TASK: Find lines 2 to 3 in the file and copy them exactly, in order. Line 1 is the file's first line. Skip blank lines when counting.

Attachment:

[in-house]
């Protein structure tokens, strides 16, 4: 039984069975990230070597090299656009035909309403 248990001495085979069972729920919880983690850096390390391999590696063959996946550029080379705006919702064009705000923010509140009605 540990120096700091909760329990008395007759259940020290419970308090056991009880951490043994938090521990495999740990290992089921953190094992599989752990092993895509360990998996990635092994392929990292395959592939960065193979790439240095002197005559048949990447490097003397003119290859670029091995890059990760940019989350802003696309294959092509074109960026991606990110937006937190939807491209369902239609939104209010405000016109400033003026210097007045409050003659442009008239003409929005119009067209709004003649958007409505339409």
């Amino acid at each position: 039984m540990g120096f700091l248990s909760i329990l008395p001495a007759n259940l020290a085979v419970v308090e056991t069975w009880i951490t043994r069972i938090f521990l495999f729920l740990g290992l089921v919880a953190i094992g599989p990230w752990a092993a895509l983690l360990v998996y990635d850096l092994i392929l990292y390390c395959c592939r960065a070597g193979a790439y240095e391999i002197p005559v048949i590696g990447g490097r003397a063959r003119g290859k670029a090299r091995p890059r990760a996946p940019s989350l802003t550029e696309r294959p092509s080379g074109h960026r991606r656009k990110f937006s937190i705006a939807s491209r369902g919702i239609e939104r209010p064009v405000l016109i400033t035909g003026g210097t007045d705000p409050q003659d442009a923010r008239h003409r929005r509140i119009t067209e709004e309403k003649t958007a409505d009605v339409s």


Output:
């Protein structure tokens, strides 16, 4: 039984069975990230070597090299656009035909309403 248990001495085979069972729920919880983690850096390390391999590696063959996946550029080379705006919702064009705000923010509140009605 540990120096700091909760329990008395007759259940020290419970308090056991009880951490043994938090521990495999740990290992089921953190094992599989752990092993895509360990998996990635092994392929990292395959592939960065193979790439240095002197005559048949990447490097003397003119290859670029091995890059990760940019989350802003696309294959092509074109960026991606990110937006937190939807491209369902239609939104209010405000016109400033003026210097007045409050003659442009008239003409929005119009067209709004003649958007409505339409």
């Amino acid at each position: 039984m540990g120096f700091l248990s909760i329990l008395p001495a007759n259940l020290a085979v419970v308090e056991t069975w009880i951490t043994r069972i938090f521990l495999f729920l740990g290992l089921v919880a953190i094992g599989p990230w752990a092993a895509l983690l360990v998996y990635d850096l092994i392929l990292y390390c395959c592939r960065a070597g193979a790439y240095e391999i002197p005559v048949i590696g990447g490097r003397a063959r003119g290859k670029a090299r091995p890059r990760a996946p940019s989350l802003t550029e696309r294959p092509s080379g074109h960026r991606r656009k990110f937006s937190i705006a939807s491209r369902g919702i239609e939104r209010p064009v405000l016109i400033t035909g003026g210097t007045d705000p409050q003659d442009a923010r008239h003409r929005r509140i119009t067209e709004e309403k003649t958007a409505d009605v339409s």